>>> import numpy as np>>> from scipy.sparse import dok_matrix>>> S = dok_matrix((5, 5), dtype=np.float32)>>> for i in range(5):...   for j in range(5):...       S[i, j] = i + j...>>> print S.toarray()[[ 0. 1. 2. 3. 4.] [ 1. 2. 3. 4. 5.] [ 2. 3. 4. 5. 6.] [ 3. 4. 5. 6. 7.] [ 4. 5. 6. 7. 8.]]

Lil_matrix uses two lists to store non-zero elements. Data stores non-zero elements in each row, and rows stores the columns of non-zero elements. This format is also suitable for adding elements one by one and getting row-related data quickly.

>>> from scipy.sparse import lil_matrix>>> l = lil_matrix((6,5))>>> l[2,3] = 1>>> l[3,4] = 2>>> l[3,2] = 3>>> print l.toarray()[[ 0. 0. 0. 0. 0.] [ 0. 0. 0. 0. 0.] [ 0. 0. 0. 1. 0.] [ 0. 0. 3. 0. 2.] [ 0. 0. 0. 0. 0.] [ 0. 0. 0. 0. 0.]]>>> print[[] [] [1.0] [3.0, 2.0] [] []]>>> print l.rows[[] [] [3] [2, 4] [] []]

From the analysis above, we can easily see that the above two methods of building a sparse matrix are generally used to build a matrix by gradually adding non-zero elements, then it is converted into other matrix storage methods that can be quickly computed.

4. dia_matrix

This is a diagonal storage method. Columns represent diagonal lines and rows represent rows. If all elements on the diagonal line are 0, this parameter is omitted.

If the original matrix is a matrix with good diagonal properties, the compression ratio will be very high.

After finding a picture on the network, you can easily understand the principle.

5. csr_matrix and csc_matrix

Csr_matrix, full name: Compressed Sparse Row, which compresses the matrix by Row. CSR requires three types of data: value, column number, and row offset. CSR is an encoding method. The value and column number are the same as those in coo. Line offset indicates the starting offset of the first element of a row in values.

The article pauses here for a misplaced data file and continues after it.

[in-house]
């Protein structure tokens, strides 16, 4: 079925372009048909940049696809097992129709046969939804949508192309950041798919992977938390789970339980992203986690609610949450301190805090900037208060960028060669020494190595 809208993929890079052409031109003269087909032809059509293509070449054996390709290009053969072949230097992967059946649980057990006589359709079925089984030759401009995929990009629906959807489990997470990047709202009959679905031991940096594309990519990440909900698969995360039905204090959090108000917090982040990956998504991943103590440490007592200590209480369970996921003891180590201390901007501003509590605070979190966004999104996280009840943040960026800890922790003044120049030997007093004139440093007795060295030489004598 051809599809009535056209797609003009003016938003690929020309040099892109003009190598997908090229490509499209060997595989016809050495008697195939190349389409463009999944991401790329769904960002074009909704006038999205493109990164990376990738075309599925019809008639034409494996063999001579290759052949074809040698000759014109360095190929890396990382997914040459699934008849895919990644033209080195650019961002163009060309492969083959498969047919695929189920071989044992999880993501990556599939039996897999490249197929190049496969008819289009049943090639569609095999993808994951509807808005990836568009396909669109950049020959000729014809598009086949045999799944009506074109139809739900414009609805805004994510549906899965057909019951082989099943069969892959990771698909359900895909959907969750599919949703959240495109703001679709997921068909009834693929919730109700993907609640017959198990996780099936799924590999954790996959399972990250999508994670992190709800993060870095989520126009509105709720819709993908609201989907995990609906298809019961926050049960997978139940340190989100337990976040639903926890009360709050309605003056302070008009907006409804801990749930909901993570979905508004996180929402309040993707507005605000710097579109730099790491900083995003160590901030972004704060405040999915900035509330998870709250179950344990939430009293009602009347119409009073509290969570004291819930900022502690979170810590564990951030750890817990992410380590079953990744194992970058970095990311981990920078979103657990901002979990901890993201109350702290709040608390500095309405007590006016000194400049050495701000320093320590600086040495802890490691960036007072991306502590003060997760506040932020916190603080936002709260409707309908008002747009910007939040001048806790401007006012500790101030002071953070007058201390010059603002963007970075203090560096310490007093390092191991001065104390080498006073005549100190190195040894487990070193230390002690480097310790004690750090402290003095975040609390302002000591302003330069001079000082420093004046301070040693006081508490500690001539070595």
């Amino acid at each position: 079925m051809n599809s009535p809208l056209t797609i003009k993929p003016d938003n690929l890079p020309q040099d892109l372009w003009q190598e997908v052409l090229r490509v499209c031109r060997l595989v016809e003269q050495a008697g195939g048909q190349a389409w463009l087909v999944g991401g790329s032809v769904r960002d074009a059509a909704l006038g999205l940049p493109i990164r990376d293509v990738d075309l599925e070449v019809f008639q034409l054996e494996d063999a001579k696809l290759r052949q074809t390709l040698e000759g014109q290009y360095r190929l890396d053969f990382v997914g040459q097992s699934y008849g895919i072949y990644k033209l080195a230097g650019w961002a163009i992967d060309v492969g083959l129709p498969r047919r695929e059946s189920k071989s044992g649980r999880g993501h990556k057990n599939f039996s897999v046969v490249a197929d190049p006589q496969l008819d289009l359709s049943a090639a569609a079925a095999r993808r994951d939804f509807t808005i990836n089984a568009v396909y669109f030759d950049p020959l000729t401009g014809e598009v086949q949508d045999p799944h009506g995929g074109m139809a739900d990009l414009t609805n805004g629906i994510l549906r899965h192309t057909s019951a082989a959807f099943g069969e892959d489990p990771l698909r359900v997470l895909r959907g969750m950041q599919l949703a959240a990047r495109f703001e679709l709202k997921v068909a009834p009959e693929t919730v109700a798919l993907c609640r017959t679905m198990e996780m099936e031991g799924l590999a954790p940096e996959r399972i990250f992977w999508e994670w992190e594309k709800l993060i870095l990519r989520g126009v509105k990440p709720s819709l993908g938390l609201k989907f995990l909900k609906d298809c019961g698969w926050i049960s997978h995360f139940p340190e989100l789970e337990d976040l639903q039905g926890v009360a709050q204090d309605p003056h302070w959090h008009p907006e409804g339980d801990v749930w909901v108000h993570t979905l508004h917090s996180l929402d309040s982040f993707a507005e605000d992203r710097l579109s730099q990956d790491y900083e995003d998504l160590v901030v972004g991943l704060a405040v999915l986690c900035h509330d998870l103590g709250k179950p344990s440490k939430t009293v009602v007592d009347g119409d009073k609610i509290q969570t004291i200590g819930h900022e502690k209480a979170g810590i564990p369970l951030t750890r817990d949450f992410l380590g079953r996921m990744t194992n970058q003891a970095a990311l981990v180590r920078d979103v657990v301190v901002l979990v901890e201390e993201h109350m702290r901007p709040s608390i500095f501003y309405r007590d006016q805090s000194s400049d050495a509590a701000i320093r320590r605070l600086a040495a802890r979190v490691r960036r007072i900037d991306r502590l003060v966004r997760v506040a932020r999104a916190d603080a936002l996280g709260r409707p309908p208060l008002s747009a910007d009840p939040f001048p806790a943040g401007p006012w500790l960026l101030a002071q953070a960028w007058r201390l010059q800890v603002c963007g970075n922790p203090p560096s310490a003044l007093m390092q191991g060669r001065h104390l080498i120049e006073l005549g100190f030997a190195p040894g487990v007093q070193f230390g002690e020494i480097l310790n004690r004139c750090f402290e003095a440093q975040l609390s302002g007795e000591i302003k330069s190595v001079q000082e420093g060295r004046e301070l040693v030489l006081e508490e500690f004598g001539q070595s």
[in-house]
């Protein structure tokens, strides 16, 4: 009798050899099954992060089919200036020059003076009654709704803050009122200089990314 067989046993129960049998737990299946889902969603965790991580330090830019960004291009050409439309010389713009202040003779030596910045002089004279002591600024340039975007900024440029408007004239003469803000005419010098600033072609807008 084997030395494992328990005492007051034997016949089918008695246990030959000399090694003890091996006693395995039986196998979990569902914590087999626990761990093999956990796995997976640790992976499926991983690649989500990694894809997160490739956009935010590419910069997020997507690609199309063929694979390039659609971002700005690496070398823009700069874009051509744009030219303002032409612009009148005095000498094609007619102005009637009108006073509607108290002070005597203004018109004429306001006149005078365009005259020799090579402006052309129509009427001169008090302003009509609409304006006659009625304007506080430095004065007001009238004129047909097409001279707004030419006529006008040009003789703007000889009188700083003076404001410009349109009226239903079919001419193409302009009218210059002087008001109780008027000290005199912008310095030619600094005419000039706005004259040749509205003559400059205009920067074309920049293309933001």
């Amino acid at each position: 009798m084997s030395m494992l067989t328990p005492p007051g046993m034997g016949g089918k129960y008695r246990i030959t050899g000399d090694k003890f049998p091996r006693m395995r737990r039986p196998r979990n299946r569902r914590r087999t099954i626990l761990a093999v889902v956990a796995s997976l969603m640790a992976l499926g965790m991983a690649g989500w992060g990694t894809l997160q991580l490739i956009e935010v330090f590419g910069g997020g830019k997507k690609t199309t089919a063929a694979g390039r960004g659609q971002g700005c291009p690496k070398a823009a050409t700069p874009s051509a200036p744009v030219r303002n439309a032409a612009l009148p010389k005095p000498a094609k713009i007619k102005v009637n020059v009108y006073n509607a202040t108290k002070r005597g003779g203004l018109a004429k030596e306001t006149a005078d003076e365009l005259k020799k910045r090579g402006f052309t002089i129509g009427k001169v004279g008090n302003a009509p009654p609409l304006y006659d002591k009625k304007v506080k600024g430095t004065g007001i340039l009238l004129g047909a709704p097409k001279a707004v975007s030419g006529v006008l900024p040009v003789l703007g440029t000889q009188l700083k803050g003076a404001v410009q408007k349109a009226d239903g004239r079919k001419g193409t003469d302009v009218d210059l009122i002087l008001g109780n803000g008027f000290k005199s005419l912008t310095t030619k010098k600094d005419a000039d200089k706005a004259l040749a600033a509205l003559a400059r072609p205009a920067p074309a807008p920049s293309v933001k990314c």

I also found a picture on the network to better reflect the principle.

Let's see how to use it in python:

>>> from scipy.sparse import csr_matrix>>> indptr = np.array([0, 2, 3, 6])>>> indices = np.array([0, 2, 2, 0, 1, 2])>>> data = np.array([1, 2, 3, 4, 5, 6])>>> csr_matrix((data, indices, indptr), shape=(3, 3)).toarray()array([[1, 0, 2],    [0, 0, 3],    [4, 5, 6]])

It's not hard to understand.

Let's take a look at what the document says.

 Notes | ----- | | Sparse matrices can be used in arithmetic operations: they support | addition, subtraction, multiplication, division, and matrix power. | | Advantages of the CSR format |  - efficient arithmetic operations CSR + CSR, CSR * CSR, etc. |  - efficient row slicing |  - fast matrix vector products | | Disadvantages of the CSR format |  - slow column slicing operations (consider CSC) |  - changes to the sparsity structure are expensive (consider LIL or DOK)

It is not hard to see that csr_matrix is suitable for real matrix operations.

As for csc_matrix, similar to csr_matrix, it is only column-based compression and is not described separately.

6. bsr_matrix

Block Sparse Row format, as the name implies, compresses the matrix based on the concept of blocks.

The above is all the content of this article. I hope it will be helpful for your learning and support for helping customers.